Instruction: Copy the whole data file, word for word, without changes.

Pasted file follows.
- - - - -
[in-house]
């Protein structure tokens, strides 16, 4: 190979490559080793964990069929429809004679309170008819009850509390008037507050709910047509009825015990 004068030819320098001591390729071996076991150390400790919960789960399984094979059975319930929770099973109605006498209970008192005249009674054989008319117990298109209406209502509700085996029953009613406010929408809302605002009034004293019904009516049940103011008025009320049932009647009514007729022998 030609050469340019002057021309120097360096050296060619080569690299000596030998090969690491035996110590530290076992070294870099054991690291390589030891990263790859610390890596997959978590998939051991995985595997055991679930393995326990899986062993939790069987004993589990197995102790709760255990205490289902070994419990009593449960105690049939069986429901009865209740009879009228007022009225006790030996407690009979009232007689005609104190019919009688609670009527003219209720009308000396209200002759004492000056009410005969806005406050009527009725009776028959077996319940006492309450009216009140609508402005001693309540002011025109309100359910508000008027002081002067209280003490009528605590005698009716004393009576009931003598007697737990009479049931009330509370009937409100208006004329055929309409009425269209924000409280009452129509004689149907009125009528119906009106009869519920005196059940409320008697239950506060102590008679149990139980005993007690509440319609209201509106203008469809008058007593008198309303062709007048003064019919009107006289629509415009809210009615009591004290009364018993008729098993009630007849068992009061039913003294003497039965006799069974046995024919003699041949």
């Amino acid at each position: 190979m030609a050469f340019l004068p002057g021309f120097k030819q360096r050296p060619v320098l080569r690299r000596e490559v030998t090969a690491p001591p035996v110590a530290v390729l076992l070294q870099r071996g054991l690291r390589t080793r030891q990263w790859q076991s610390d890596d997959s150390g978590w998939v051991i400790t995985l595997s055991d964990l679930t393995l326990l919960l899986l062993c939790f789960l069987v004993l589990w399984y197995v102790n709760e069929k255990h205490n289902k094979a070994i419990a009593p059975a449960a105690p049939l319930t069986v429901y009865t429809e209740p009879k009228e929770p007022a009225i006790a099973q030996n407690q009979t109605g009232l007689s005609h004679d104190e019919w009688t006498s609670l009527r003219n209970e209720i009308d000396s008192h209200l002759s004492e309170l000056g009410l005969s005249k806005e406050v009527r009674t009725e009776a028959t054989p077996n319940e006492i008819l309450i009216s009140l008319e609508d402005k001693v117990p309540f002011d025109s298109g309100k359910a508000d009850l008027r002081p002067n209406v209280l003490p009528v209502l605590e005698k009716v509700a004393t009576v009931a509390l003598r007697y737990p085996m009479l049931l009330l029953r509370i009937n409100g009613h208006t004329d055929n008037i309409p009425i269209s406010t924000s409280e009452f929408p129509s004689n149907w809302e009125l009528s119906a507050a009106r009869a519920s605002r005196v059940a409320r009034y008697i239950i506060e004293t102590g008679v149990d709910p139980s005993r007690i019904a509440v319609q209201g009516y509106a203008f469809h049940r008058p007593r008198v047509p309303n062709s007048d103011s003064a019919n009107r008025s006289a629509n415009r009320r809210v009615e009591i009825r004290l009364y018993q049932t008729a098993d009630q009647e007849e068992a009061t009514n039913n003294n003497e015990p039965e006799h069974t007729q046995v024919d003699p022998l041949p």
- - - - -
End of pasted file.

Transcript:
[in-house]
């Protein structure tokens, strides 16, 4: 190979490559080793964990069929429809004679309170008819009850509390008037507050709910047509009825015990 004068030819320098001591390729071996076991150390400790919960789960399984094979059975319930929770099973109605006498209970008192005249009674054989008319117990298109209406209502509700085996029953009613406010929408809302605002009034004293019904009516049940103011008025009320049932009647009514007729022998 030609050469340019002057021309120097360096050296060619080569690299000596030998090969690491035996110590530290076992070294870099054991690291390589030891990263790859610390890596997959978590998939051991995985595997055991679930393995326990899986062993939790069987004993589990197995102790709760255990205490289902070994419990009593449960105690049939069986429901009865209740009879009228007022009225006790030996407690009979009232007689005609104190019919009688609670009527003219209720009308000396209200002759004492000056009410005969806005406050009527009725009776028959077996319940006492309450009216009140609508402005001693309540002011025109309100359910508000008027002081002067209280003490009528605590005698009716004393009576009931003598007697737990009479049931009330509370009937409100208006004329055929309409009425269209924000409280009452129509004689149907009125009528119906009106009869519920005196059940409320008697239950506060102590008679149990139980005993007690509440319609209201509106203008469809008058007593008198309303062709007048003064019919009107006289629509415009809210009615009591004290009364018993008729098993009630007849068992009061039913003294003497039965006799069974046995024919003699041949």
């Amino acid at each position: 190979m030609a050469f340019l004068p002057g021309f120097k030819q360096r050296p060619v320098l080569r690299r000596e490559v030998t090969a690491p001591p035996v110590a530290v390729l076992l070294q870099r071996g054991l690291r390589t080793r030891q990263w790859q076991s610390d890596d997959s150390g978590w998939v051991i400790t995985l595997s055991d964990l679930t393995l326990l919960l899986l062993c939790f789960l069987v004993l589990w399984y197995v102790n709760e069929k255990h205490n289902k094979a070994i419990a009593p059975a449960a105690p049939l319930t069986v429901y009865t429809e209740p009879k009228e929770p007022a009225i006790a099973q030996n407690q009979t109605g009232l007689s005609h004679d104190e019919w009688t006498s609670l009527r003219n209970e209720i009308d000396s008192h209200l002759s004492e309170l000056g009410l005969s005249k806005e406050v009527r009674t009725e009776a028959t054989p077996n319940e006492i008819l309450i009216s009140l008319e609508d402005k001693v117990p309540f002011d025109s298109g309100k359910a508000d009850l008027r002081p002067n209406v209280l003490p009528v209502l605590e005698k009716v509700a004393t009576v009931a509390l003598r007697y737990p085996m009479l049931l009330l029953r509370i009937n409100g009613h208006t004329d055929n008037i309409p009425i269209s406010t924000s409280e009452f929408p129509s004689n149907w809302e009125l009528s119906a507050a009106r009869a519920s605002r005196v059940a409320r009034y008697i239950i506060e004293t102590g008679v149990d709910p139980s005993r007690i019904a509440v319609q209201g009516y509106a203008f469809h049940r008058p007593r008198v047509p309303n062709s007048d103011s003064a019919n009107r008025s006289a629509n415009r009320r809210v009615e009591i009825r004290l009364y018993q049932t008729a098993d009630q009647e007849e068992a009061t009514n039913n003294n003497e015990p039965e006799h069974t007729q046995v024919d003699p022998l041949p």